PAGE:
Being carried out for the first time in Malaysia, it would start with corporate plantations below the bridge in Lower Kinabatangan through a mandate given to the Forestry Director by Chief Minister Datuk Seri Musa Aman.
"Fix the problem, get it done, turn it around and make a good story.
It is in the interest of everyone, it has taken far too long," Forestry Director Datuk Sam Manan told a gathering at his office to discuss restoration activities associated with the Kinabatangan Corridor of Life (K-COL) on Thursday.
It was attended by top officers of major Malaysian corpoarate plantation companies, Malaysian Oil Palm Association (MPOA), Nestle (M) Bhd, Sime Darby Foundation, DID, Department of Wildlife Sabah, Ministry of Culture, Tourism and Environment, Environment Protection Department, District Office Kinabatangan, KOPPEL, Kinabatangan Orang Utan Conservation Programme (Hutan), Living Landscape Alliance and Monash University.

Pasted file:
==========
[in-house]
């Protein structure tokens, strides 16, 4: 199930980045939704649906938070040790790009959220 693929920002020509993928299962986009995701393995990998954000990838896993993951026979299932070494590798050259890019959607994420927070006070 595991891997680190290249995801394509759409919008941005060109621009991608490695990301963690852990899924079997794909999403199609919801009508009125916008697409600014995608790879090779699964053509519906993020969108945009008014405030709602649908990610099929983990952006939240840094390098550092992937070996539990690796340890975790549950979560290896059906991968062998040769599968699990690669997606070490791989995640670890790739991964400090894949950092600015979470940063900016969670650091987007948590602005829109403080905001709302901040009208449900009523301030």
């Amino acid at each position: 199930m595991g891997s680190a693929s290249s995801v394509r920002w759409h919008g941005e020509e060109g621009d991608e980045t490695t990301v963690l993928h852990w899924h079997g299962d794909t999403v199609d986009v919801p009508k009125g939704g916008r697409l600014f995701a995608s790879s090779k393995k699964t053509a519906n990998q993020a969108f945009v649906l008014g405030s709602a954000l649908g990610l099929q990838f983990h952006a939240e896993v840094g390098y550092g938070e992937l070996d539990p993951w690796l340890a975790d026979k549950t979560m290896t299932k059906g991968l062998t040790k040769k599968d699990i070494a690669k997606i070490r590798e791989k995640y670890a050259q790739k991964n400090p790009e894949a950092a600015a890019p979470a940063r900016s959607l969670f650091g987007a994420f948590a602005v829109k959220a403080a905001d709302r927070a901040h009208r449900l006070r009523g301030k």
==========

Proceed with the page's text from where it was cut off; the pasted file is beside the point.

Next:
A recent joint study found orang utans forced to make their nests atop oil palm trees in plantations due to the lack of native trees for miles around.
"I want this to be a success. Otherwise I will not bother and if it is not going to be a success, then I am going to find out why to see who is at fault - we or the companies," said Manan, and appealed to corporate planters to look beyond money.